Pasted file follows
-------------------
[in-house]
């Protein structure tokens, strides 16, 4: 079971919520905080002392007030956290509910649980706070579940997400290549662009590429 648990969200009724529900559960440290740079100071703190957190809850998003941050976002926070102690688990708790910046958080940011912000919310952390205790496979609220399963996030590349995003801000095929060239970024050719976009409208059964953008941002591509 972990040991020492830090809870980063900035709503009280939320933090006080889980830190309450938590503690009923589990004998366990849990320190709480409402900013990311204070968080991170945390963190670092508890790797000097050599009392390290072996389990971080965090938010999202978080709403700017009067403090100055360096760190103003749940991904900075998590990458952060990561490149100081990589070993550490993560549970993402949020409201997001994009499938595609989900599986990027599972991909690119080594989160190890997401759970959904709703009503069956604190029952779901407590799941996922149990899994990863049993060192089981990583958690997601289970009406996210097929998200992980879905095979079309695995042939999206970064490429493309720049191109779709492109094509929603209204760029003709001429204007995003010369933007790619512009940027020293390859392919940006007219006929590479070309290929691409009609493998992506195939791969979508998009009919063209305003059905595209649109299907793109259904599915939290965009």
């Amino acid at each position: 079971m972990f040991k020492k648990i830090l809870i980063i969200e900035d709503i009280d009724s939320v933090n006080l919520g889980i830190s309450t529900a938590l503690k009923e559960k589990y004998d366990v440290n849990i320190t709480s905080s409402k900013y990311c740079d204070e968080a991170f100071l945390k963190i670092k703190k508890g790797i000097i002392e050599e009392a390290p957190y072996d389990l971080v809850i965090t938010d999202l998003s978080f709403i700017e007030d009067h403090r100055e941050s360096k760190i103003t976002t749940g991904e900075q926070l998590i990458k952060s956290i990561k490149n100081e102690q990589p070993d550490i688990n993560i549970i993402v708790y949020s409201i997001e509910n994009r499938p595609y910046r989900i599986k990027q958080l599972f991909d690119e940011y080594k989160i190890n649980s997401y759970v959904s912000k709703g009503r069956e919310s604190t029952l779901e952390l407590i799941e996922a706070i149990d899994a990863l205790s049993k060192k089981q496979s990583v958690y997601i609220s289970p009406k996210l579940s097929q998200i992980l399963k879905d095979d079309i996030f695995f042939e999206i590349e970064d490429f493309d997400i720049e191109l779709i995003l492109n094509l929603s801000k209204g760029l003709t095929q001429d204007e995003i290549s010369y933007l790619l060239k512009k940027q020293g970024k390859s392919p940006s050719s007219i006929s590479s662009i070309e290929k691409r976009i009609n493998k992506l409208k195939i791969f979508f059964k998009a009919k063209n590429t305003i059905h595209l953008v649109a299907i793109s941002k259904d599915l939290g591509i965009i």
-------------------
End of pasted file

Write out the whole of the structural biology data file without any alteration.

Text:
[in-house]
């Protein structure tokens, strides 16, 4: 079971919520905080002392007030956290509910649980706070579940997400290549662009590429 648990969200009724529900559960440290740079100071703190957190809850998003941050976002926070102690688990708790910046958080940011912000919310952390205790496979609220399963996030590349995003801000095929060239970024050719976009409208059964953008941002591509 972990040991020492830090809870980063900035709503009280939320933090006080889980830190309450938590503690009923589990004998366990849990320190709480409402900013990311204070968080991170945390963190670092508890790797000097050599009392390290072996389990971080965090938010999202978080709403700017009067403090100055360096760190103003749940991904900075998590990458952060990561490149100081990589070993550490993560549970993402949020409201997001994009499938595609989900599986990027599972991909690119080594989160190890997401759970959904709703009503069956604190029952779901407590799941996922149990899994990863049993060192089981990583958690997601289970009406996210097929998200992980879905095979079309695995042939999206970064490429493309720049191109779709492109094509929603209204760029003709001429204007995003010369933007790619512009940027020293390859392919940006007219006929590479070309290929691409009609493998992506195939791969979508998009009919063209305003059905595209649109299907793109259904599915939290965009």
């Amino acid at each position: 079971m972990f040991k020492k648990i830090l809870i980063i969200e900035d709503i009280d009724s939320v933090n006080l919520g889980i830190s309450t529900a938590l503690k009923e559960k589990y004998d366990v440290n849990i320190t709480s905080s409402k900013y990311c740079d204070e968080a991170f100071l945390k963190i670092k703190k508890g790797i000097i002392e050599e009392a390290p957190y072996d389990l971080v809850i965090t938010d999202l998003s978080f709403i700017e007030d009067h403090r100055e941050s360096k760190i103003t976002t749940g991904e900075q926070l998590i990458k952060s956290i990561k490149n100081e102690q990589p070993d550490i688990n993560i549970i993402v708790y949020s409201i997001e509910n994009r499938p595609y910046r989900i599986k990027q958080l599972f991909d690119e940011y080594k989160i190890n649980s997401y759970v959904s912000k709703g009503r069956e919310s604190t029952l779901e952390l407590i799941e996922a706070i149990d899994a990863l205790s049993k060192k089981q496979s990583v958690y997601i609220s289970p009406k996210l579940s097929q998200i992980l399963k879905d095979d079309i996030f695995f042939e999206i590349e970064d490429f493309d997400i720049e191109l779709i995003l492109n094509l929603s801000k209204g760029l003709t095929q001429d204007e995003i290549s010369y933007l790619l060239k512009k940027q020293g970024k390859s392919p940006s050719s007219i006929s590479s662009i070309e290929k691409r976009i009609n493998k992506l409208k195939i791969f979508f059964k998009a009919k063209n590429t305003i059905h595209l953008v649109a299907i793109s941002k259904d599915l939290g591509i965009i």